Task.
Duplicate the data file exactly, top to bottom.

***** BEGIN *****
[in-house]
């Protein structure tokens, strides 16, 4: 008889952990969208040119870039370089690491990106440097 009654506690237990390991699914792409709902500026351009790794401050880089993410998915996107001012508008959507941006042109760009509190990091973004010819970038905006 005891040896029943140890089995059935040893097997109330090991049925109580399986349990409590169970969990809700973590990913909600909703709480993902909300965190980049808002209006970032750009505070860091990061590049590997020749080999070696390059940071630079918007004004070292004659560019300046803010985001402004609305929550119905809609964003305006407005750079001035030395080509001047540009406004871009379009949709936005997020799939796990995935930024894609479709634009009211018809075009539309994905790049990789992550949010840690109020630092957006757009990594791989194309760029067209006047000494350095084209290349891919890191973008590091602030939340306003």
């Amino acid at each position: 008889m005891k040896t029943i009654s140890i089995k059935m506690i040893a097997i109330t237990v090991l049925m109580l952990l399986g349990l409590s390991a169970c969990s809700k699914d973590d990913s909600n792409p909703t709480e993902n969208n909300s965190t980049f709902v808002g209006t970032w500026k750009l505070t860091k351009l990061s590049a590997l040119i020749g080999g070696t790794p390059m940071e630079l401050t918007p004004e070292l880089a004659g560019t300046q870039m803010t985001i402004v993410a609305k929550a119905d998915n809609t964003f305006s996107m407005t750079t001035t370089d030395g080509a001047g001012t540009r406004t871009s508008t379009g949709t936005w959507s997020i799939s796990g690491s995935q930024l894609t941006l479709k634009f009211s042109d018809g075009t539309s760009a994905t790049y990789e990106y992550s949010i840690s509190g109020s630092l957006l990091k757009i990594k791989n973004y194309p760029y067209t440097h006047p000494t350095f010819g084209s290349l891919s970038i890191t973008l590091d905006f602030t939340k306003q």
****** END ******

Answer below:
[in-house]
């Protein structure tokens, strides 16, 4: 008889952990969208040119870039370089690491990106440097 009654506690237990390991699914792409709902500026351009790794401050880089993410998915996107001012508008959507941006042109760009509190990091973004010819970038905006 005891040896029943140890089995059935040893097997109330090991049925109580399986349990409590169970969990809700973590990913909600909703709480993902909300965190980049808002209006970032750009505070860091990061590049590997020749080999070696390059940071630079918007004004070292004659560019300046803010985001402004609305929550119905809609964003305006407005750079001035030395080509001047540009406004871009379009949709936005997020799939796990995935930024894609479709634009009211018809075009539309994905790049990789992550949010840690109020630092957006757009990594791989194309760029067209006047000494350095084209290349891919890191973008590091602030939340306003």
């Amino acid at each position: 008889m005891k040896t029943i009654s140890i089995k059935m506690i040893a097997i109330t237990v090991l049925m109580l952990l399986g349990l409590s390991a169970c969990s809700k699914d973590d990913s909600n792409p909703t709480e993902n969208n909300s965190t980049f709902v808002g209006t970032w500026k750009l505070t860091k351009l990061s590049a590997l040119i020749g080999g070696t790794p390059m940071e630079l401050t918007p004004e070292l880089a004659g560019t300046q870039m803010t985001i402004v993410a609305k929550a119905d998915n809609t964003f305006s996107m407005t750079t001035t370089d030395g080509a001047g001012t540009r406004t871009s508008t379009g949709t936005w959507s997020i799939s796990g690491s995935q930024l894609t941006l479709k634009f009211s042109d018809g075009t539309s760009a994905t790049y990789e990106y992550s949010i840690s509190g109020s630092l957006l990091k757009i990594k791989n973004y194309p760029y067209t440097h006047p000494t350095f010819g084209s290349l891919s970038i890191t973008l590091d905006f602030t939340k306003q």